Home
Military Watches
Find us on Facebook

SECNAV Recognizes Heroism of World War II Vet

Printer Friendly VersionPrinter Friendly VersionSend to a FriendSend to a Friend

Secretary of the Navy (SECNAV) Ray Mabus, presented the Navy and Marine Corps Commendation Medal with Combat Distinguishing Device to a former Sailor during a ceremony on Moffett Field in Mountain View, Calif., Jan. 17.

Mabus presented the long-awaited medal to Carl E. Clark, a 95-year-old African-American for his actions during World War II.

"Mr. Clark's service was honorable, but his DD-214 was missing one entry," Mabus said.

"Today, we will add that final official entry that has been missing from his record for almost exactly two-thirds of a century. That entry will record that Carl E. Clark has been awarded the Navy and Marine Corps Commendation Medal with the Combat V".

Clark, then a ship's steward first class, was working in the officer's mess aboard the destroyer minelayer USS Aaron Ward (DM 34) when Japanese kamikazes attacked his ship May 3, 1945.

The Ward's gunners shot down some of the kamikazes, but six planes and three of their bombs hit the ship on the port side of the main deck, igniting an instant firestorm upon impact.

According to Clark's Navy and Marine Corps Commendation Medal citation, he was slammed against the overhead from the impact of the first kamikaze attack.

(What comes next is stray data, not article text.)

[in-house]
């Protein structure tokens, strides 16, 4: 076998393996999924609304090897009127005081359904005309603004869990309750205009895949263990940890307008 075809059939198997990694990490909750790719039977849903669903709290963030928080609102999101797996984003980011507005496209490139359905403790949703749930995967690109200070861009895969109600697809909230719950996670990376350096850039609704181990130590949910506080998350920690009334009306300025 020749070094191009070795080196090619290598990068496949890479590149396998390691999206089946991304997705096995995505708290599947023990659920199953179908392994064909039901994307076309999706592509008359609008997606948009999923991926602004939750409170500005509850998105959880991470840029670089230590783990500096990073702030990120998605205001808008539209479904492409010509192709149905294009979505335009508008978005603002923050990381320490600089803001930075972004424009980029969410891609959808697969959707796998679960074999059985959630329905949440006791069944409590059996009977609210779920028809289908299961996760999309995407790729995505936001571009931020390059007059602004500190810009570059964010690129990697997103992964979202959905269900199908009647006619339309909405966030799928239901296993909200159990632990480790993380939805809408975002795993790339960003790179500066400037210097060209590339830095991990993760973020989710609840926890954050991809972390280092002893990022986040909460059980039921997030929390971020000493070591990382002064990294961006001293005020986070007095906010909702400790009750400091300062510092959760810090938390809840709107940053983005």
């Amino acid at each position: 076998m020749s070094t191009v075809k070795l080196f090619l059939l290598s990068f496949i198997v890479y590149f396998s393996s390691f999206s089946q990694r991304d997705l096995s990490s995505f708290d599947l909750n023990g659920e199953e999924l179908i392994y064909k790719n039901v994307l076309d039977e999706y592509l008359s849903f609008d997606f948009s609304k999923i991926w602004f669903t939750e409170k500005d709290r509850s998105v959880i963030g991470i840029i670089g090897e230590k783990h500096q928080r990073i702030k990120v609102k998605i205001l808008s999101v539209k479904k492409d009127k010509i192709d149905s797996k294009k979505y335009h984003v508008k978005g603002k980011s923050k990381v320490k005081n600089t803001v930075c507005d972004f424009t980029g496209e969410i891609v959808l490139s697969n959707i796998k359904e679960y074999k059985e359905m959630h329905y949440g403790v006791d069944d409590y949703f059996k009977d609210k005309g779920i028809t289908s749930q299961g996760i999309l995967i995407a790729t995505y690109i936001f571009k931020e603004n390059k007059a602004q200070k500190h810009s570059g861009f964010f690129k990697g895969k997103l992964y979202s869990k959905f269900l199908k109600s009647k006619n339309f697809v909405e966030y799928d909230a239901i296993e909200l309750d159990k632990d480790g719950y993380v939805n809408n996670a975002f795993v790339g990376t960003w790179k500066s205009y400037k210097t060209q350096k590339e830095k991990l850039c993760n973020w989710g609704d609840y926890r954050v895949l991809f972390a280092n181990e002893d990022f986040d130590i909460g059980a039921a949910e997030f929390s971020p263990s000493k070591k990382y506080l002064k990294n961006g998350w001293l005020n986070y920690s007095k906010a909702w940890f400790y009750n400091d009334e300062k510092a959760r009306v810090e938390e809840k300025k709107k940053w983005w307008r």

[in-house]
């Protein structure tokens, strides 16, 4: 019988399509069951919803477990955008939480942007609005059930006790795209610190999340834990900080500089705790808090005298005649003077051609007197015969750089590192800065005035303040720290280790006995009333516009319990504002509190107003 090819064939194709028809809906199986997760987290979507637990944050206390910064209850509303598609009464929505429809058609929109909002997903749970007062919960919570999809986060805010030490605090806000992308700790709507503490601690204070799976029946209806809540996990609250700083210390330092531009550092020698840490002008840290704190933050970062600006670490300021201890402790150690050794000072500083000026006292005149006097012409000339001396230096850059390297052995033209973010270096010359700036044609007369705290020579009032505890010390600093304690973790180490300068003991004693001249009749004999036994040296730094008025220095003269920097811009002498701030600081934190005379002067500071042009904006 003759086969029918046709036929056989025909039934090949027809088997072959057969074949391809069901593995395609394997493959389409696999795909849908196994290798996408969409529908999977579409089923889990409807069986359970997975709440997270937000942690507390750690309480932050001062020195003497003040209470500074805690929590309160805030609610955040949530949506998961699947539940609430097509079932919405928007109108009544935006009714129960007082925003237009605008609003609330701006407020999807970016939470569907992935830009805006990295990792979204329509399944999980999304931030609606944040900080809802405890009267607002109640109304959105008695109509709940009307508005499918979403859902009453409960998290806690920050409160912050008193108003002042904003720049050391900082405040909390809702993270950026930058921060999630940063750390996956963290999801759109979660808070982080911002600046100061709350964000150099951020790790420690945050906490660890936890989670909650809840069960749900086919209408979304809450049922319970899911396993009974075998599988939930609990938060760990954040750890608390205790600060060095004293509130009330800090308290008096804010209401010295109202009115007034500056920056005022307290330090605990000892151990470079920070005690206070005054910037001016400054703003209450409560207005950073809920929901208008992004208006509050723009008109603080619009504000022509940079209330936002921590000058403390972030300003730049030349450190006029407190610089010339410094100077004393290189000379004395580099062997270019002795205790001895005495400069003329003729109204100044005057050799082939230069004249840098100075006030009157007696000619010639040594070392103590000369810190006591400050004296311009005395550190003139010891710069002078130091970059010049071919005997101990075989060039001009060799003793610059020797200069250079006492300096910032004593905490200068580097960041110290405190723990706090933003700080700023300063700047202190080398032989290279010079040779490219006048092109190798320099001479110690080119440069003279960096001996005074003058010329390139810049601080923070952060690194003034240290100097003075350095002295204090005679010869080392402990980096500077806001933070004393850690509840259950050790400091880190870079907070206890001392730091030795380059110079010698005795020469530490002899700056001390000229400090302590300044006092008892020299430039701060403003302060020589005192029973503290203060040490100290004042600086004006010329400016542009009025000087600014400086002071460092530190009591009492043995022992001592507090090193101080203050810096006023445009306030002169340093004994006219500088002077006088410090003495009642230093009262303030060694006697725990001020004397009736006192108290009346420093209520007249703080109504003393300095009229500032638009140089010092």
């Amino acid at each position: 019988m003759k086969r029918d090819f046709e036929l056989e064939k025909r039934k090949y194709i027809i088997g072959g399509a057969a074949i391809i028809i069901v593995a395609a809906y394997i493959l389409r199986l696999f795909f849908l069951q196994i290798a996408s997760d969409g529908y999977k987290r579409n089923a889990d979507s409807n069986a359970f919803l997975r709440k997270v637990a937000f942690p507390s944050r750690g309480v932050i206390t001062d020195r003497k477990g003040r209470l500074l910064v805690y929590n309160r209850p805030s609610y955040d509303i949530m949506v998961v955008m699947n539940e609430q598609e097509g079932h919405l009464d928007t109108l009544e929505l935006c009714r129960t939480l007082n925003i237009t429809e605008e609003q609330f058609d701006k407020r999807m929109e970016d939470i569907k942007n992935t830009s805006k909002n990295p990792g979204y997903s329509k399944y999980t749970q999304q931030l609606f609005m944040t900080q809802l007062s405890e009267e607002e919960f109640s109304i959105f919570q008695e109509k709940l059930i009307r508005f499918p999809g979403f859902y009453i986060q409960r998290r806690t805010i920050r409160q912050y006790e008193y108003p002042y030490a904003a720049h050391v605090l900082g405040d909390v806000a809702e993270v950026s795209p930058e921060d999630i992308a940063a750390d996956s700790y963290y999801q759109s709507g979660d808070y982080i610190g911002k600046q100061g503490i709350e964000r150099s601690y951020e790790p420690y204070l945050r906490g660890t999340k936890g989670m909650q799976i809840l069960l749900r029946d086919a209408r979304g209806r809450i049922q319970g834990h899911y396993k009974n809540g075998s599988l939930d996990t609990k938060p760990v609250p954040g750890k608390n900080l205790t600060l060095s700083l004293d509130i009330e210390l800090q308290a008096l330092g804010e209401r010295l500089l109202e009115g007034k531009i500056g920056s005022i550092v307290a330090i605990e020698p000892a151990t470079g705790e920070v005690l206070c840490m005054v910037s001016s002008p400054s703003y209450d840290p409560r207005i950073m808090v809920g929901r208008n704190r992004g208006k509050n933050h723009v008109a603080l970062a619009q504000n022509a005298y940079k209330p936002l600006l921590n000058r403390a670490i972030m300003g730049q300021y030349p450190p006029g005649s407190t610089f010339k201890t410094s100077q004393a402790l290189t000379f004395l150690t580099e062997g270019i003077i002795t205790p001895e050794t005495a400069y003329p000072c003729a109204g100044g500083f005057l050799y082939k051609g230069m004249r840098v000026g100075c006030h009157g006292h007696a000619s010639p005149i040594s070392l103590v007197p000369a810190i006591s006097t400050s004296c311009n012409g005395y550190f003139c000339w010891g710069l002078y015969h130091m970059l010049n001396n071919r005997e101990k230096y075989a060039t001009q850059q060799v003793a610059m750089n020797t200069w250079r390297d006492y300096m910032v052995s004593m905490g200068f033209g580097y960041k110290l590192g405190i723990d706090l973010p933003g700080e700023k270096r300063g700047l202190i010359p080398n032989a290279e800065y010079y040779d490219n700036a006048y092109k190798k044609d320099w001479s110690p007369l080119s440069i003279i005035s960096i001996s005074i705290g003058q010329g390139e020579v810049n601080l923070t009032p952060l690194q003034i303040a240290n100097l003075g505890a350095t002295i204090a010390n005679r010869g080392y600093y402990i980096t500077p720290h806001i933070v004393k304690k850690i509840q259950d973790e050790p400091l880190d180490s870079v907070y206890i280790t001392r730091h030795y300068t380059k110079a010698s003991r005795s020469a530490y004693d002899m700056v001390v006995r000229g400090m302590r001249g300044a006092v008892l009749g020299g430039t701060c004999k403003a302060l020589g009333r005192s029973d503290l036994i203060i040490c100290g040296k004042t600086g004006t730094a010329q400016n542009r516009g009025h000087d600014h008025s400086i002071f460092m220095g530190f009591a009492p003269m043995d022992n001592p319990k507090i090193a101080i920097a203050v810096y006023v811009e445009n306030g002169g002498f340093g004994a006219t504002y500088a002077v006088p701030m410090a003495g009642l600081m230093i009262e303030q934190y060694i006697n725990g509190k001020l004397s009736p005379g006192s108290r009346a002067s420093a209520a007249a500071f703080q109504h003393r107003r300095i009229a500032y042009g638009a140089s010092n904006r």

He then headed out of the passageway and watched the second plane as it slammed into the port side. Unaware that the men on his damage control team were killed, he manned a fire hose fighting raging fires while kamikaze planes continued to crash into the deck and infrastructure.

"Imagine being in a battle like that. Imagine being a member of that crew, engulfed in fire and water, while relying on training and experience to conquer your fear with determination," said Mabus "Carl Clark not only can imagine it, he lived it."

Mabus also said Clark now officially joins other pioneers like the Golden 13, the Tuskegee Airmen and the Montford Point Marines; African-Americans who proudly represented the Navy and their nation, even during a time when their nation did not always live up to the ideals they served to protect.

"Carl Clark will tell you that he doesn't consider himself a hero. He says, 'I only did the best I could in a very ugly and demanding situation,'" said Mabus.

"Well, Carl, we here consider you a hero. America considers you a hero and I am proud to offer this symbol of thanks from a grateful Navy and nation," said Mabus, just prior to presenting Clark with his medal.

Article by Chief Mass Communication Specialist (AW) Sam Shavers, Secretary of the Navy Public Affairs